‘Inadequate infrastructure not excuse to law school admission’

BY: Justice Agbenorsi
Mr Lord Percival Agbavor Jnr (left) administering the oath to Mr Wonder Victor Kutor as the new President of the SRC of the Ghana School of Law. Picture: EBOW HANSON
Mr Lord Percival Agbavor Jnr (left) administering the oath to Mr Wonder Victor Kutor as the new President of the SRC of the Ghana School of Law. Picture: EBOW HANSON

Inadequate infrastructure should not be used as the basis to deny applicants admission to the Ghana School of Law (GSL), the executive council of law students has said.

The new Executive Council of the Students Representative Council (SRC), led by its President, Mr Wonder Victor Kutor, who expressed the sentiments, said no applicant who passed the entrance examination should be denied admission to pursue a professional law programme on the basis that there were not enough spaces to admit such applicants.

For him, all applicants who passed after writing the six subjects in the entrance examination should be admitted accordingly.

Mr Kutor made the call in his acceptance speech during the swearing-in and handing-over ceremony of new SRC executive members at the GSL in Accra last Friday.

The executives are Mr Kutor, the Vice-President of the Makola Campus, Ms  Fauziya Tijani; the Vice-President of the Greenhill Campus, Mr Isaac Yoofi Impraim, and the Vice-President of the Kumasi Campus, Mr Chapman Zigah.

The rest are the General Secretary, Mr Kwame Oheneba Safo; the Organising Secretary, Mr George Dodoo, and the Treasurer, Mr Bernard Akyereko Twum.

The Chief Justice of the student body, Justice Lord Percival Agbavor Jnr, led the executives to take their oath of office.


Suggesting an alternative arrangement, the Law School SRC President said campuses could be rented where lecturers would deliver their lessons.

“We cannot use lack of infrastructure to deny people admission. The Greenhill Campus is a rented place at GIMPA. Why can’t we also rent places at the University of Ghana and the UPSA to serve as campuses for the GSL?” Mr Kutor asked rhetorically.

“Alternative arrangements should be made to accommodate these applicants, should all of them pass, for them to pursue the professional law programme at the GSL. They cannot be denied with the excuse that facilities are inadequate,” he noted.

He explained that what happened in 2019 when just 128 applicants passed and were admitted should not be repeated.

Last year, over 2,700 wrote the entrance examination, out of which 1,045 passed. This year, 2,824 applicants wrote the entrance examination for admission to the GSL.

Mr Kutor said it was his expectation that many applicants would be admitted this year after they had written the examination on August 24.


The SRC President appealed to the General Legal Council (GLC) to be guided by the recommendation made by the Parliamentary Committee on Constitutional, Legal and Foreign Affairs to allow students seek re-marking of the Bar examination at a reduced fee when they were said to have failed.

“When students write six papers and pass three but fail three, let them go to the next stage and rewrite the papers they failed. You cannot let them write what they have passed already. This is not to encourage failure but to write what you failed,” the president said.

Uphold ethics

The Director of Legal Education at the GSL, Mr Kwasi Prempeh-Eck, who chaired the swearing-in ceremony, called for cooperation from the SRC.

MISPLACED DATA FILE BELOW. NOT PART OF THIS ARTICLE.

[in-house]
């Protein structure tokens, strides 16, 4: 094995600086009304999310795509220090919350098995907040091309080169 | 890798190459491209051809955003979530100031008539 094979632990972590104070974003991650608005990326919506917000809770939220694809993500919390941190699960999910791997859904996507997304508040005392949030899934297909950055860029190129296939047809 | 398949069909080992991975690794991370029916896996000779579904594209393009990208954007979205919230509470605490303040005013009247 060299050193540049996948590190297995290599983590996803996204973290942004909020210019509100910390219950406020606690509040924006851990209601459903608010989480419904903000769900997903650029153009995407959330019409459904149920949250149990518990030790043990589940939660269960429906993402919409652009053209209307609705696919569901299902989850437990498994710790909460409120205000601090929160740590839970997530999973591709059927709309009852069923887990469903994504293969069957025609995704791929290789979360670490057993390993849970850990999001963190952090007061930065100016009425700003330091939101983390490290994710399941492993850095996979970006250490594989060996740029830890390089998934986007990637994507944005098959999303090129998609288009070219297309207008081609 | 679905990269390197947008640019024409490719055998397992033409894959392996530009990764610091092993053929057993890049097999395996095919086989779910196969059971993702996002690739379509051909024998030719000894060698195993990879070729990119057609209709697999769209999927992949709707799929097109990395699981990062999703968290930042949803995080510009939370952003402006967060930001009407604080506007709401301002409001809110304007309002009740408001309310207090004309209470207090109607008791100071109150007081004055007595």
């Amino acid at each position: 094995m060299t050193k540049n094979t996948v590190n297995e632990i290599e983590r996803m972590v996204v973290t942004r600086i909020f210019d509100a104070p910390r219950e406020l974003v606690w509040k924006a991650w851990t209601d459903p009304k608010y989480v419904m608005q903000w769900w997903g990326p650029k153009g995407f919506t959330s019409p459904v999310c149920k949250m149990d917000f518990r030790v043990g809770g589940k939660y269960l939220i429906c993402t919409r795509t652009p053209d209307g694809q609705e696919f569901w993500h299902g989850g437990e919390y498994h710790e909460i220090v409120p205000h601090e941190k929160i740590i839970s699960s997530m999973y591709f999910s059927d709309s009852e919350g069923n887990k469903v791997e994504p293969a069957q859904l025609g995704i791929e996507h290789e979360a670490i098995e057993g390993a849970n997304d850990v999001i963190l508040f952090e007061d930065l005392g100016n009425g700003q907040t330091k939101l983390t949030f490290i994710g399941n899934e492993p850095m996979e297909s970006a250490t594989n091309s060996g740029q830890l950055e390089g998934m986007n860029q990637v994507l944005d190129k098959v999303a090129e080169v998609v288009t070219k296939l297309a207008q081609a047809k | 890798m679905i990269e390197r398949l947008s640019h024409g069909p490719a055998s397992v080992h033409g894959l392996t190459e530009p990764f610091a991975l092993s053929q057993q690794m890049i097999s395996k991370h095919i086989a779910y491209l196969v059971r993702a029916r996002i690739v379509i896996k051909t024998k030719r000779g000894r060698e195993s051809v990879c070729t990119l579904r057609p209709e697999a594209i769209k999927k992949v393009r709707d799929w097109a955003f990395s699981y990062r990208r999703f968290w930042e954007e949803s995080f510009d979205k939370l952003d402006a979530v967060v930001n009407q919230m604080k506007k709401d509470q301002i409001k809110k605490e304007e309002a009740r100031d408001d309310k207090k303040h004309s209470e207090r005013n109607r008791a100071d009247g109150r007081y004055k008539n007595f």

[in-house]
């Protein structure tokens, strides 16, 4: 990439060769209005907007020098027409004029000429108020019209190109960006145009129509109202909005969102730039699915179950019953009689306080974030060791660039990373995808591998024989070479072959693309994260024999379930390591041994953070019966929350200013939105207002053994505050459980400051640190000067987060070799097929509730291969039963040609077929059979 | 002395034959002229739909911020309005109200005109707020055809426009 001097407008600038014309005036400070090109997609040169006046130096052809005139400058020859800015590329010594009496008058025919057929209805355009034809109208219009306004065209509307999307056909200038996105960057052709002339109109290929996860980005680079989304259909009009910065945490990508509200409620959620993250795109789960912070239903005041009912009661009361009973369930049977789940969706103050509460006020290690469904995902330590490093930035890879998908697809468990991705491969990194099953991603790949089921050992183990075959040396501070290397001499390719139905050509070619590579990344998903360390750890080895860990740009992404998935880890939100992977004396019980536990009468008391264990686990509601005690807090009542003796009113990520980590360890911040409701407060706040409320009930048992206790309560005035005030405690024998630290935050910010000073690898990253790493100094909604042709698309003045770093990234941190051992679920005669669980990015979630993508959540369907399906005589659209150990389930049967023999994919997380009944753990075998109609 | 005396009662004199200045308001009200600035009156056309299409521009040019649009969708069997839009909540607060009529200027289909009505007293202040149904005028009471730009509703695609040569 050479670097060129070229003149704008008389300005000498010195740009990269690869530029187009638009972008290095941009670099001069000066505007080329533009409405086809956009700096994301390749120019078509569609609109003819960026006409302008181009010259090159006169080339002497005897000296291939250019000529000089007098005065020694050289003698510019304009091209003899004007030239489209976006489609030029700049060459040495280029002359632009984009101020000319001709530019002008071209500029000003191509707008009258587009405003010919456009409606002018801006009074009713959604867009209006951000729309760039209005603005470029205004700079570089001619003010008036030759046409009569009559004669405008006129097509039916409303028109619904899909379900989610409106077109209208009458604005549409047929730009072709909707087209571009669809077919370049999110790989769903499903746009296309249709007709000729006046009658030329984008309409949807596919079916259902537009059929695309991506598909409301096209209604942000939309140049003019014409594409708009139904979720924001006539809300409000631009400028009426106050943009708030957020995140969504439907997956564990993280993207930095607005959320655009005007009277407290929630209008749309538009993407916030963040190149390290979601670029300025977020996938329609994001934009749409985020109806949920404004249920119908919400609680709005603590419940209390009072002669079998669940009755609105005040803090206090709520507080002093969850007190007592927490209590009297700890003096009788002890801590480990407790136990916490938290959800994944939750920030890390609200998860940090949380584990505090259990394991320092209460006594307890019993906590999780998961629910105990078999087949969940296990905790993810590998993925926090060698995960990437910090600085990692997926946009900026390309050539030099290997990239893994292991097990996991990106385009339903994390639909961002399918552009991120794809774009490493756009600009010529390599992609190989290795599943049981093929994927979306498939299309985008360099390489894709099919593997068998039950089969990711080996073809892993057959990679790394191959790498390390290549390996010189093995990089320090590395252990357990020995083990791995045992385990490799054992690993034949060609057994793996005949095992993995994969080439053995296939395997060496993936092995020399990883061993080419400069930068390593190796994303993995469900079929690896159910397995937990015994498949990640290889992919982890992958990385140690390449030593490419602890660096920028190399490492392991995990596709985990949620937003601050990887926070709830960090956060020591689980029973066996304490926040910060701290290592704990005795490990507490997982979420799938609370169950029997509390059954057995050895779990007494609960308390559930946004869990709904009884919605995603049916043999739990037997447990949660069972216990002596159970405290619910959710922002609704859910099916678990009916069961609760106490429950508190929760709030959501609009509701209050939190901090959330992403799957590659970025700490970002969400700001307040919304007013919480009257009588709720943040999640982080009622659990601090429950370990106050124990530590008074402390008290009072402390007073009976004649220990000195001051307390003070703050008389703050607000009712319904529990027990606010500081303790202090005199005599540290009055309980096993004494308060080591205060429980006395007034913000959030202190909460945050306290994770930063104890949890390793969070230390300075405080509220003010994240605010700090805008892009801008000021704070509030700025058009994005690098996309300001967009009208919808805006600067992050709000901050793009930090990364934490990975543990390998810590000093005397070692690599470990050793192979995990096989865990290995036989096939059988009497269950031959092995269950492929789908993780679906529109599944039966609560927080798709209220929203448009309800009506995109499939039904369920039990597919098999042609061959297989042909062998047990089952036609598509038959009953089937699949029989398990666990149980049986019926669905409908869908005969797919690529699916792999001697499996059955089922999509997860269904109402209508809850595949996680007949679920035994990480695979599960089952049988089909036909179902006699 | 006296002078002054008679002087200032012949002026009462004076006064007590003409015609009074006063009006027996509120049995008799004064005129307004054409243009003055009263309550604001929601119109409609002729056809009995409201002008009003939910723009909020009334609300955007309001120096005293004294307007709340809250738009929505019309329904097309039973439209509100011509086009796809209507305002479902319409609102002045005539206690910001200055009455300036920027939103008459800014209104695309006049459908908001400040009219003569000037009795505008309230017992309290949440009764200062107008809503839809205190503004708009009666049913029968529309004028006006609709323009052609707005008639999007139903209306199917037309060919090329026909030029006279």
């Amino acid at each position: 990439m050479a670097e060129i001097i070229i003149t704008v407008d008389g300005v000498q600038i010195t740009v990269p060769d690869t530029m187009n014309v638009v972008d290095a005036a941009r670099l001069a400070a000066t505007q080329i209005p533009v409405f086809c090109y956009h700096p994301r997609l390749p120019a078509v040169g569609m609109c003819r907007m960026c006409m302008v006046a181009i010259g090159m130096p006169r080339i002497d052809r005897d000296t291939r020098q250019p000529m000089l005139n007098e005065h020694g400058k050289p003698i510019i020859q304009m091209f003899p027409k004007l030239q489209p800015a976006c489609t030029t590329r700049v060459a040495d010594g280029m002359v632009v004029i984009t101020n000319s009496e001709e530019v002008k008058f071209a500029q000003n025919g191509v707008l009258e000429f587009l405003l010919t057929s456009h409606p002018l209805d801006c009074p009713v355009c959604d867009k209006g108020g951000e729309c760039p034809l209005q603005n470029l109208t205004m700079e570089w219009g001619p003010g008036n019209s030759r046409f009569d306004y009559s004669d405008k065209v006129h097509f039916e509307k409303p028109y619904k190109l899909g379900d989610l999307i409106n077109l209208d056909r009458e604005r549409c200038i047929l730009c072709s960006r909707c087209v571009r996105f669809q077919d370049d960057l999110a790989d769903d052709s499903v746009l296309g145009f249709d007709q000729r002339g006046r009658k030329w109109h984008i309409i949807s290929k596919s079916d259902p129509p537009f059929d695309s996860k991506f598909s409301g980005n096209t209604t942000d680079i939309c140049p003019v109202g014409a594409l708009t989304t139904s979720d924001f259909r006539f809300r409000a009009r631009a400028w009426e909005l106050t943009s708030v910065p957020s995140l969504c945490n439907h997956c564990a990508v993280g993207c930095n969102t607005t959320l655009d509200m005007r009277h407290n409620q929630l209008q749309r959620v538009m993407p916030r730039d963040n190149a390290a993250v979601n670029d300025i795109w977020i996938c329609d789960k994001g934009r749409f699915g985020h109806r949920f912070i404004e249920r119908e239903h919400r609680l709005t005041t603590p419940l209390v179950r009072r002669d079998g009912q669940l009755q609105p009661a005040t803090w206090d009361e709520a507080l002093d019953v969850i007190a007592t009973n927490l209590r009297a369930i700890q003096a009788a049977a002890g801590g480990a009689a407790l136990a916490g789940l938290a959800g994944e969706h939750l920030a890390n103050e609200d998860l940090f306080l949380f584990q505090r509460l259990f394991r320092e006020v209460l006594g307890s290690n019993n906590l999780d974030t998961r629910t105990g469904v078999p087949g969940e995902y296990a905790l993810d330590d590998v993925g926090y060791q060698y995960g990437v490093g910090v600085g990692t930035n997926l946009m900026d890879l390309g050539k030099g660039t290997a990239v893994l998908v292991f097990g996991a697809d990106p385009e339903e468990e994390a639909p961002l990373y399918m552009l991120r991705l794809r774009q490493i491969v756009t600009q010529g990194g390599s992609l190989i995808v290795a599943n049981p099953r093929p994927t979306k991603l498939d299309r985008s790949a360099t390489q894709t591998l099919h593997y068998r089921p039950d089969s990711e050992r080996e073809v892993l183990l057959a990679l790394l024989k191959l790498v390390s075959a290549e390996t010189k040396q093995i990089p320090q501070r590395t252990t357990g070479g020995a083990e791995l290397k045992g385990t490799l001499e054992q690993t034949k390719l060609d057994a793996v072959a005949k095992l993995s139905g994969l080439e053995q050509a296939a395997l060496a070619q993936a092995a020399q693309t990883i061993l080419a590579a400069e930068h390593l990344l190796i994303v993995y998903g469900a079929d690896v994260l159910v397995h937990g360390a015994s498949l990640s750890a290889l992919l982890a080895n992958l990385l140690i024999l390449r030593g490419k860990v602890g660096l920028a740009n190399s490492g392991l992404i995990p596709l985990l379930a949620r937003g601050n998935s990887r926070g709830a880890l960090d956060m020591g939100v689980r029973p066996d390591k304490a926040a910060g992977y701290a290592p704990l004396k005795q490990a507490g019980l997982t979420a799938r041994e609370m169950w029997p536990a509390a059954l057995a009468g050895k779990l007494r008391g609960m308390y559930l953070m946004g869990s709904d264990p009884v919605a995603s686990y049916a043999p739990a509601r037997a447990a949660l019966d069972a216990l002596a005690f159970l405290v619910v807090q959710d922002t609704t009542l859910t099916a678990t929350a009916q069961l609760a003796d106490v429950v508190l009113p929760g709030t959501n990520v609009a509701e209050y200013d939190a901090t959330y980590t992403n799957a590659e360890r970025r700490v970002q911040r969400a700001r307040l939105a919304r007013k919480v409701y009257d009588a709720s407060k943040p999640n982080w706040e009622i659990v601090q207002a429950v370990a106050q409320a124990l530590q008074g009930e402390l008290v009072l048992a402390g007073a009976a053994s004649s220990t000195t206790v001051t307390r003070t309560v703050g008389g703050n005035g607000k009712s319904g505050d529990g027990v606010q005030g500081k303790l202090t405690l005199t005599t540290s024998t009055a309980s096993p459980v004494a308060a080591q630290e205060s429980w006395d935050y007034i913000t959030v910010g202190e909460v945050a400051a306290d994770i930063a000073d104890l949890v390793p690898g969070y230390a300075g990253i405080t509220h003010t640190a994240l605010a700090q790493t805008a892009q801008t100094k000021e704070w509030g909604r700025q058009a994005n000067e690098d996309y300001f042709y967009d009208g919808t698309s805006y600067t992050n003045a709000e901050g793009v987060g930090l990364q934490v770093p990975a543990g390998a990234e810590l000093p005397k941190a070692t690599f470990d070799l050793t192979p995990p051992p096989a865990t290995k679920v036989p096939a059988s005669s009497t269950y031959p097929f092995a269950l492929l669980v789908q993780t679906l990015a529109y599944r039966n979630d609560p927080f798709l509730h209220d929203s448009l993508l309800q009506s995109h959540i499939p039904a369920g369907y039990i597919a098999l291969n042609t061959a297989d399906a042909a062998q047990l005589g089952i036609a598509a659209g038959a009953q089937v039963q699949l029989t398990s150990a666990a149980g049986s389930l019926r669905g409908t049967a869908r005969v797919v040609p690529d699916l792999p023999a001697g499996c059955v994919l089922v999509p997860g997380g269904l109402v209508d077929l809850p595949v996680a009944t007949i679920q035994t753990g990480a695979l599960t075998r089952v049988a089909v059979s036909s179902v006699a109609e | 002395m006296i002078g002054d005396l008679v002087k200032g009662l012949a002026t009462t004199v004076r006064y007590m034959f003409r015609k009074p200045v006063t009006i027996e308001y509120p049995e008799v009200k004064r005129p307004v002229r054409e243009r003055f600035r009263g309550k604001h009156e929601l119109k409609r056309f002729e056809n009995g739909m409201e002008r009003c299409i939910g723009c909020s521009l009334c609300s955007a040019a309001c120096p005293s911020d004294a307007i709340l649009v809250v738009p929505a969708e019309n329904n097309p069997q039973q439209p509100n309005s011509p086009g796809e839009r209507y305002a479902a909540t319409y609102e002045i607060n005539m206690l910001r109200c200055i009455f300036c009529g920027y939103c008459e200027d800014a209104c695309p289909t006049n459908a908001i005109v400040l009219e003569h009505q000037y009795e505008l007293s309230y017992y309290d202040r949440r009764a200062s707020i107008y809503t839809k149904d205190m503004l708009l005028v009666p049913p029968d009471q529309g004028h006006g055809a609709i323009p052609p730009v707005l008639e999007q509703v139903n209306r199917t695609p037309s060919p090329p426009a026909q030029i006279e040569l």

He urged the SRC executive to uphold the ethics of the legal profession, adding that the profession was a distinguished one that commanded compliance with its ethics in order to promote confidence in the justice delivery system.

He added that adhering strictly to those values and the regulations of the institution would not only promote their cause as students of law but  also as leaders of the community.

“Character is very important, so you must learn to be leaders the best way possible. You are here to become lawyers, so you should subject yourself to the regulations of the school, as well as the codes and ethics of the legal profession,” he said.

He said for the image of the GSL to be projected, the SRC would have to play a key role.

“If Ghanaians want to be happy to see what they want from the GSL, the SRC must play its role,” Mr Prempeh-Eck noted.

The Registrar of the school, Mrs Juliet Adu Adjei, for her part, advised the students to be minded by the reason they were in school, which was primarily to become lawyers.

“Students should follow appropriate structures. If there are concerns, they should pass them through the SRC,” she admonished the students. 

Clear conscience

The outgoing SRC President, the first female to lead the affairs of the SRC in acting capacity, Ms Abokomah Amissah-Koomson, in her remarks, urged the executive body to serve with a clear conscience.

“Take criticisms in good faith, bearing in mind that not every critic has an evil intention, and ultimately balance your books with your leadership role,” she said.

She further urged them to remember at all times that they were on an academic journey to be called to the Bar, hence the need for them to remain disciplined in the profession.

Swearing in

Fifteen members forming congress, which is represented by five members from each campus, were also sworn in.

The congress is headed by a Speaker and assisted by a deputy and a clerk.

On that same day, the Chief Justice for the SRC, Lord Agbavor Jnr, was sworn in by the outgoing Chief Justice, Her Ladyship Regina Amegah, who was represented by Kate Aborley.

The swearing-in ceremony came on the back of the elections in April, this year for a one-year tenure of office.

The swearing-in and handing over became possible only after an audit into the accounts of the previous SRC, pursuant to articles 30 and 31 of the GSL SRC Constitution.

The occasion was used to launch the sixth edition of the GSL students’ journal.